And this is probably the reason why a large number of weapons are suddenly being imported into the country. The incident with the truck full of guns is interesting because that cache appears to have come through the Lagos port but if you consider the largest perpetrators of violence in Nigeria, it is unlikely that they would use the Lagos port. Militants in the Niger Delta already have access to open waters and so docking cargo in Lagos before driving it overland to the creeks is madness. Boko Haram might be suffering from having their regular supply routes cut off but then, considering that the weapons are “pump action rifles”, it is hardly the sort of weapon you would use to commit mass murder, let alone fight an army with. And Fulani herdsmen are famously all over West Africa so they probably wouldn’t need ports. No, my money is on those guns being brought in for community defence. And, if they’re actually shotguns as reported, then it’s even more interesting because those are practically the only firearms Nigerian law allows private citizens to own (albeit with many caveats). So it then becomes a case of breaking one law (importation) while making sure to keep in line with another law (ownership); an indication that the people importing these weapons have lost faith in the government, but maybe not the state.
Bonus Reading: Extraordinary Effects
In June of last year, a woman was brutally murdered by a mob in Kano state, after which the state government announced that it had arrested five in connection with the murder. Not long afterward, the five suspects arrested for this heinous crime were released and charges against them dropped without ever going past a magistrate’s court (which apparently does not have jurisdiction on capital crimes anyway). While dropping charges against men identified by the victim’s husband, an eyewitness, is astounding, my particular focus here is on the crime, and what I suspect helped lead up to it.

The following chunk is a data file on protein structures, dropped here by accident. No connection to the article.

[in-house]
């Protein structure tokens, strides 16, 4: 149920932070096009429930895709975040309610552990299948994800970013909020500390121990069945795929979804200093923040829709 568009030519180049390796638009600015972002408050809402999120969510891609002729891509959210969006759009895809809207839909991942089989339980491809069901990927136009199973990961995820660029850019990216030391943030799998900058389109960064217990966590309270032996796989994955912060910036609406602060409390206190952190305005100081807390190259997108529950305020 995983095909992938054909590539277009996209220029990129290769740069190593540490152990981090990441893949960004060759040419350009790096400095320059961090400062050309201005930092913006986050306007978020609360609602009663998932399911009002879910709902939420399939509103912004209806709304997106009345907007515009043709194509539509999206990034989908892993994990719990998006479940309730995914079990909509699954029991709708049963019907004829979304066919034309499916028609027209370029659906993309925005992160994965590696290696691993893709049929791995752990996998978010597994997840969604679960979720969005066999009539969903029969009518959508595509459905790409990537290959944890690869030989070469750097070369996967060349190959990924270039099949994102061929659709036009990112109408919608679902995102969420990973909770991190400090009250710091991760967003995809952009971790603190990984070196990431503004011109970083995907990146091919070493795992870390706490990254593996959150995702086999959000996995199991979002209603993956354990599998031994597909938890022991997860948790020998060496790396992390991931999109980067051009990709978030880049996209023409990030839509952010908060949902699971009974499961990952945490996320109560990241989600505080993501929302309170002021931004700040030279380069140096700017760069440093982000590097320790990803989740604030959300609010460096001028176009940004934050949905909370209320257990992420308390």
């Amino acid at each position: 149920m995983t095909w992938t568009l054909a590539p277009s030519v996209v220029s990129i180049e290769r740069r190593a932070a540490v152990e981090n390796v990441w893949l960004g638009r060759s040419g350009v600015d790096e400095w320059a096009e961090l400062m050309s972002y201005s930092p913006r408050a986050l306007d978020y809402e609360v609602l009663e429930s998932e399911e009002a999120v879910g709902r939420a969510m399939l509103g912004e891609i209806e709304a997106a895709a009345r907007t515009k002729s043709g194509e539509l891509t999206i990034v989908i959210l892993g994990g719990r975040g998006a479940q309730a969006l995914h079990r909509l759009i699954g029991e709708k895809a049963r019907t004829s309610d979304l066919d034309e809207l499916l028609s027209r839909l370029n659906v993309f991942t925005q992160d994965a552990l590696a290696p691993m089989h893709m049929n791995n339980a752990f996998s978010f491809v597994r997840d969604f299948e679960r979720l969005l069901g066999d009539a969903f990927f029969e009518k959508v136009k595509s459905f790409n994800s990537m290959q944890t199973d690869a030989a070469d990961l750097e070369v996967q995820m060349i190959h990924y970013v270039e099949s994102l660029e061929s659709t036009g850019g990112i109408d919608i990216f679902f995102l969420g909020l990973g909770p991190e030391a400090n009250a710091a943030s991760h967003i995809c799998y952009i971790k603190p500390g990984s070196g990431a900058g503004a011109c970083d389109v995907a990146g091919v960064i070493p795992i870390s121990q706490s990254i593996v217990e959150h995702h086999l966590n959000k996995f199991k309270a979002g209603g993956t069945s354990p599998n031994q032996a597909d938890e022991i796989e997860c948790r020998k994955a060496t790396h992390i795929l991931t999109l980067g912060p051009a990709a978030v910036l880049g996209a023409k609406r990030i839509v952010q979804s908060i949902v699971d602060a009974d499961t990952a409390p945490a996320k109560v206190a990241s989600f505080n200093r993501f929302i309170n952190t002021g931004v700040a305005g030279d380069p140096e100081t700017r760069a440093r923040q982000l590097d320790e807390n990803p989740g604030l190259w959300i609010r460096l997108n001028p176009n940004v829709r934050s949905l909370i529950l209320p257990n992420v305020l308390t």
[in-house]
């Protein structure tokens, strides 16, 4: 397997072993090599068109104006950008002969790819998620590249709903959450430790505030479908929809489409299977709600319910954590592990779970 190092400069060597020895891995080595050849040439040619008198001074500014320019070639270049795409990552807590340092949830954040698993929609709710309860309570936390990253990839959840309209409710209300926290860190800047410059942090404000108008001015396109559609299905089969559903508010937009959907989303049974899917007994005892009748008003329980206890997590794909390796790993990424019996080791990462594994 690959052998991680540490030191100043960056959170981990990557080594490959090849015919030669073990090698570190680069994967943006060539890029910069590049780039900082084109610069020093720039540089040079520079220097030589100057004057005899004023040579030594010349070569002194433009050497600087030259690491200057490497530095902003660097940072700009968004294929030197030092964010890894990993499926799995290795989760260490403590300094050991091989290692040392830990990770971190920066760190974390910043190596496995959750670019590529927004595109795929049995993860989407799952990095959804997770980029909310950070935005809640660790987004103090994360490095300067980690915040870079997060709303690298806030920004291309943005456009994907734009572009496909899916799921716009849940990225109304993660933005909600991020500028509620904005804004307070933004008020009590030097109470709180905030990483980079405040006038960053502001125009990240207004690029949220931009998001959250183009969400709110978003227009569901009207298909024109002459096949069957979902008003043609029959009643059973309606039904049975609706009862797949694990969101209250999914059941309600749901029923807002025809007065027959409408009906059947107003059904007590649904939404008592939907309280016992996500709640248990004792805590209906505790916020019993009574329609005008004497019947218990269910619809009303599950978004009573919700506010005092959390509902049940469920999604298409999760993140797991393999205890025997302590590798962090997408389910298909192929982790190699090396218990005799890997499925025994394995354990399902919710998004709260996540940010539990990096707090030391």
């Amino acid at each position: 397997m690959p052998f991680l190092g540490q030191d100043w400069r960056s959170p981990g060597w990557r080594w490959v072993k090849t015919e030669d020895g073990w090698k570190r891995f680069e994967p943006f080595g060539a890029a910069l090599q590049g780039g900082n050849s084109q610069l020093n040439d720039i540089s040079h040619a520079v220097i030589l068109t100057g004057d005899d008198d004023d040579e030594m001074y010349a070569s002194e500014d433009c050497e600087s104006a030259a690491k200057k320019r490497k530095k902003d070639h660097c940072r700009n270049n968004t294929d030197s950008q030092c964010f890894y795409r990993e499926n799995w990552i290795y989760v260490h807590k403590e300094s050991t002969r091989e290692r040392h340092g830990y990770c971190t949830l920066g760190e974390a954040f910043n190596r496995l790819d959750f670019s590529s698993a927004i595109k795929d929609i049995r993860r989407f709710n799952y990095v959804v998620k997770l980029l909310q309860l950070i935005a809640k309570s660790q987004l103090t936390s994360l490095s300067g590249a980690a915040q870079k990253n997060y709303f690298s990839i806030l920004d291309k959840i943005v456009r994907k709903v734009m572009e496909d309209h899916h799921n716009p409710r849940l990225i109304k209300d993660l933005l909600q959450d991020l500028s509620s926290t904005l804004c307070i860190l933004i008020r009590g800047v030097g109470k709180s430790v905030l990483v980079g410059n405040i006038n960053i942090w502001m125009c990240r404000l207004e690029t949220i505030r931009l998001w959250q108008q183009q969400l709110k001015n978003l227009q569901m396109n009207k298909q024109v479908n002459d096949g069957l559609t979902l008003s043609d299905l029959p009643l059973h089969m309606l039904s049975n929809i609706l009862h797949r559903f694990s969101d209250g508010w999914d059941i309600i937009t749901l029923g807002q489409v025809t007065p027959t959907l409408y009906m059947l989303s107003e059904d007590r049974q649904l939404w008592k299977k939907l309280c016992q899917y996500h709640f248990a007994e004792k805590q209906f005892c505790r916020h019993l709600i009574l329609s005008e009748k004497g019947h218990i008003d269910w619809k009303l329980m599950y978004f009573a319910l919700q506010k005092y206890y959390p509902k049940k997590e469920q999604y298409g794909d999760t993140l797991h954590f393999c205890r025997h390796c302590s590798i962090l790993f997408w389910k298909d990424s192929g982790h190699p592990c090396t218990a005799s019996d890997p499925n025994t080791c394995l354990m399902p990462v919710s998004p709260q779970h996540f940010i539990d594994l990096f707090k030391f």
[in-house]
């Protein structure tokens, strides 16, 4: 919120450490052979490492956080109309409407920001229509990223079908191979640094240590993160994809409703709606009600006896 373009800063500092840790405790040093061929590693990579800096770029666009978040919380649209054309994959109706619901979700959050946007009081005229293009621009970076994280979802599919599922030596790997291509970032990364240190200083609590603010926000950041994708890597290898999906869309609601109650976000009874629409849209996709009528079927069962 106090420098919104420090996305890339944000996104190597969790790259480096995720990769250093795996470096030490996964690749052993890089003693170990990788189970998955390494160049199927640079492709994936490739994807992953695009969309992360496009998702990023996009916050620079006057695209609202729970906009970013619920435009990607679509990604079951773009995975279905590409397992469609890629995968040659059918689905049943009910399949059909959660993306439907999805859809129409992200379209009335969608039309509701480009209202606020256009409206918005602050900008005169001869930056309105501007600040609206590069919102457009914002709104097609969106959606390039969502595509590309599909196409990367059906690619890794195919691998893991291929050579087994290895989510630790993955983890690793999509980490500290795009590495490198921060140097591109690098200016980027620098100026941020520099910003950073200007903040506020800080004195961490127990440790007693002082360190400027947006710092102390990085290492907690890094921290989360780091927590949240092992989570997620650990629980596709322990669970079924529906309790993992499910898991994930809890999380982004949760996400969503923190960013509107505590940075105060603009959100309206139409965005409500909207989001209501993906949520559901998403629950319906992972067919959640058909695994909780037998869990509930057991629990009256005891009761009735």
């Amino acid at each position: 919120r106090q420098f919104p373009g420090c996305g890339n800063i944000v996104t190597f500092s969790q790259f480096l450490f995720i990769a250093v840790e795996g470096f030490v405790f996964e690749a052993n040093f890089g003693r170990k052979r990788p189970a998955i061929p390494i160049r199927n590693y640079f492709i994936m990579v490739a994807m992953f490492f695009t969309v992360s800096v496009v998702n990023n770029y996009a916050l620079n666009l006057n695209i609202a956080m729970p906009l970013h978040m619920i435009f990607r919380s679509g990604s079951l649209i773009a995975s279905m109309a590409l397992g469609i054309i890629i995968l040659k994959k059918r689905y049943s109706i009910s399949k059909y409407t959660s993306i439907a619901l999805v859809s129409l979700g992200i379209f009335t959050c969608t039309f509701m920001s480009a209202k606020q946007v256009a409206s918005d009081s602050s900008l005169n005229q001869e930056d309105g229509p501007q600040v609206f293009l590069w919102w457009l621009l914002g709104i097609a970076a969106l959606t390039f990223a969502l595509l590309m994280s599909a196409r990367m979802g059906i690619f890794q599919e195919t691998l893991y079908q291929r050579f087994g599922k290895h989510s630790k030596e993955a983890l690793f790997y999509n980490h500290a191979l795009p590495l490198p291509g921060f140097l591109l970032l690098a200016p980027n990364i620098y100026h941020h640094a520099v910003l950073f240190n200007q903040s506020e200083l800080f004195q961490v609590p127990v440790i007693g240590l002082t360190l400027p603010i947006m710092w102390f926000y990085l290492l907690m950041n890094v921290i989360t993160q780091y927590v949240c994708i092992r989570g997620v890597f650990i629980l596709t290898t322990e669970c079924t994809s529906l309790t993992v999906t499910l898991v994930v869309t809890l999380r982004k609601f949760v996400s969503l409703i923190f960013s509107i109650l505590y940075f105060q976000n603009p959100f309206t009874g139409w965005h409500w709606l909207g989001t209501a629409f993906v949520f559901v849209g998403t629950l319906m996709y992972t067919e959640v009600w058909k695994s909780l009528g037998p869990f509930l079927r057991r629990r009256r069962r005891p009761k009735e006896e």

Sadly, murder by mob is a common occurrence in Nigeria, and I have written about a previous occurrence and how it concerns us all. This time, I will present a different argument.
First of all, I suspect that such murders are not unconnected to feelings of revenge. Revenge is known as retaliatory aggression because the behaviour is aggressive in response to provocation. But the truth is the provocation must not necessarily be from the person who becomes the focus of that aggression. In our daily lives we are taken advantage of by the government and its cronies and allies, with no recourse for justice. Whatever the government and its agents do to you, an average Nigerian, you just have to swallow it because there is nothing that can be done to return your dignity, property, freedom or life. There is neither justice nor restitution available to the average Nigerian from the aggravations of the state and its agents. To make matters worse, the state rarely bothers to address the not-insignificant matter of arbitrating justice between the citizens.
And so when there is a perceived slight or infringement by one party on another, a mob is quick to form to carry out instant justice, in part because each and every one of us still has open, festering wounds and that desire for revenge doesnt always go away. Interestingly, revenge can be motivated by satisfaction and pleasure, both positive emotions, sometimes more than the negative ones. Which is probably why carrying out the act of revenge itself gives a pleasurable feeling, but it afterward gives a negative feeling. And so exacting revenge on some other poor soul could be a good feeling indeed, however temporary. I think that needs to be looked into.